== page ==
Are we comfortable or uncomfortable with ourselves? Are we repeating a narrative? Is it one that we want to repeat? For what are we willing to risk our jobs or even our lives? What is holding us back from being more effective? Should we take bigger risks? What are the tools to get there? The Harvard Senior Executives in State and Local Government program wrestles with these questions, and many more, for three dedicated weeks.
With the help of outstanding Harvard Kennedy School faculty and staff, program attendees gained skills and knowledge to apply to their professional and personal lives. The backdrop of historic Boston, Cambridge, and the Harvard campus added depth to the experience. Sessions focused on negotiation, performance management, strategy, leadership, turnarounds, technology, behavior change, diversity, team dynamics, public finance, decision making, religion in politics, policy analysis, partisanship, various case studies, origins of our government, and more. We developed new perspectives and common understanding from faculty, readings, and our classmates. We had ample opportunity to apply new skills and knowledge to real-world scenarios.
The program featured a widely diverse and talented class. We learned from, challenged, and provided support to each other through conversations on divisive issues, personal and professional reflections, class sessions and projects, outdoor adventures, side trips, and nights in the city. We built a network that will last at least for the remainder of our careers.
A key takeaway from the program for me was the importance of trust in helping to resolve entrenched divisive issues. Trust is built in part through dialogue and common experiences. Sometimes we move quickly on issues in local government and only address them superficially. We do not always take the time to build the trust and understanding needed for more effective long-term solutions. We sometimes completely ignore significant issues that reside just under the surface. We can also miss opportunities to create even more public value than is apparent from our solutions. Before the program, I would have credited myself with being relatively effective in this area. Upon reflection, I now realize it remains an area for growth and development. Participation in the program allows the space, experience, and feedback to form similar insights, supported by the tools and network to act upon them.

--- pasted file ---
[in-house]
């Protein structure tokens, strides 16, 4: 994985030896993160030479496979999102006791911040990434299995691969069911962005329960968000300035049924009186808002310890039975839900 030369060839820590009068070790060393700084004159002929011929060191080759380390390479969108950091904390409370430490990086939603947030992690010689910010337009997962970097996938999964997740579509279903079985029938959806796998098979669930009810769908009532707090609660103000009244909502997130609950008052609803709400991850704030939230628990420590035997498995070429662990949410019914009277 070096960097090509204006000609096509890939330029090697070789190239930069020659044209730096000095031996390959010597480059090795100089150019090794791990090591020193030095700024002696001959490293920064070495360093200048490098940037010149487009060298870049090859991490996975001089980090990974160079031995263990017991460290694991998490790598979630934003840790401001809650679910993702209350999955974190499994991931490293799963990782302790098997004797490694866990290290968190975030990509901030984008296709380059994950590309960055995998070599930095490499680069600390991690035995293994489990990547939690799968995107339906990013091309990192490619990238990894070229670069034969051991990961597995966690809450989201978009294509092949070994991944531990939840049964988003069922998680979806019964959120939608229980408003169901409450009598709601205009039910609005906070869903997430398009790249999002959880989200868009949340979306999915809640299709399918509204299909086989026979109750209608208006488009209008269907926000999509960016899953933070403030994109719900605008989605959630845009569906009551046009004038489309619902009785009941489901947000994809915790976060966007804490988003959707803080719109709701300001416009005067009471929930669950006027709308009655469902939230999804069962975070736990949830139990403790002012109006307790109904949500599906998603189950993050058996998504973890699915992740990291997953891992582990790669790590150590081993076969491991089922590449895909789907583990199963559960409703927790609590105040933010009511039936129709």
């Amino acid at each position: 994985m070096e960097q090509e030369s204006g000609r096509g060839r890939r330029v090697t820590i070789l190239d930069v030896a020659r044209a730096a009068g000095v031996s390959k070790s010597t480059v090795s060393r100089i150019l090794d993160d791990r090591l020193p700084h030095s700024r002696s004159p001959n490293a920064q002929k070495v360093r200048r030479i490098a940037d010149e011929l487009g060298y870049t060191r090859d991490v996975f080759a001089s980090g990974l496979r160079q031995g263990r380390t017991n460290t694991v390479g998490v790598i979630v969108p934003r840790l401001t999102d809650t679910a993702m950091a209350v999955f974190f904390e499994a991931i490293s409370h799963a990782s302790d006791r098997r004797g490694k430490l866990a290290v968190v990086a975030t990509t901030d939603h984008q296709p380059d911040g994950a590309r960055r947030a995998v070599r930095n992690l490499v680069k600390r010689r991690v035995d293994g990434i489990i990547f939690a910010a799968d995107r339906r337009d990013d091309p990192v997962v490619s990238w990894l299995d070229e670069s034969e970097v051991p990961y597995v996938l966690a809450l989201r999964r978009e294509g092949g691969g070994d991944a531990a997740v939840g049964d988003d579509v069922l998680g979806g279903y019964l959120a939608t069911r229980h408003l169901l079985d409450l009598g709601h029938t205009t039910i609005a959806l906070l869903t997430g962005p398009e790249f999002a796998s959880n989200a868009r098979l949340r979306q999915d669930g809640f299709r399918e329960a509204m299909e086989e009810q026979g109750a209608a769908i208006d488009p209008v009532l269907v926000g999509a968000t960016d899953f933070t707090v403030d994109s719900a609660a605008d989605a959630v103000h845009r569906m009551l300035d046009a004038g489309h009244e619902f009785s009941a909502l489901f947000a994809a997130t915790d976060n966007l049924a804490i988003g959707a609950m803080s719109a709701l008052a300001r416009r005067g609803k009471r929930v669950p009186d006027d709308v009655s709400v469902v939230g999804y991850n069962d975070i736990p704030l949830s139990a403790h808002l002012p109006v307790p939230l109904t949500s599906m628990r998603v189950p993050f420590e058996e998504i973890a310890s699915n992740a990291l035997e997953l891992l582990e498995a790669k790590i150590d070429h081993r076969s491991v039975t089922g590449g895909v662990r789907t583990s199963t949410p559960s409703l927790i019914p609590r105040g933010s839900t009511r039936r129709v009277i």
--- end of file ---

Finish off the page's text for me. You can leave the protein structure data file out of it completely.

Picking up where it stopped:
I encourage you to apply for this scholarship! The program is a profound experience that can positively impact your career and your life. I am forever grateful to the Harvard staff and faculty, classmates, the ICMA scholarship committee, and the sponsors of the scholarship, eCIVIS and The Ferguson Group, for supporting my participation.
Editor's note: Through the generosity of ICMA Strategic Partners eCIVIS and The Ferguson Group , ICMA has secured scholarship funding for the program in 2019. Applications will be accepted beginning December 3, 2018.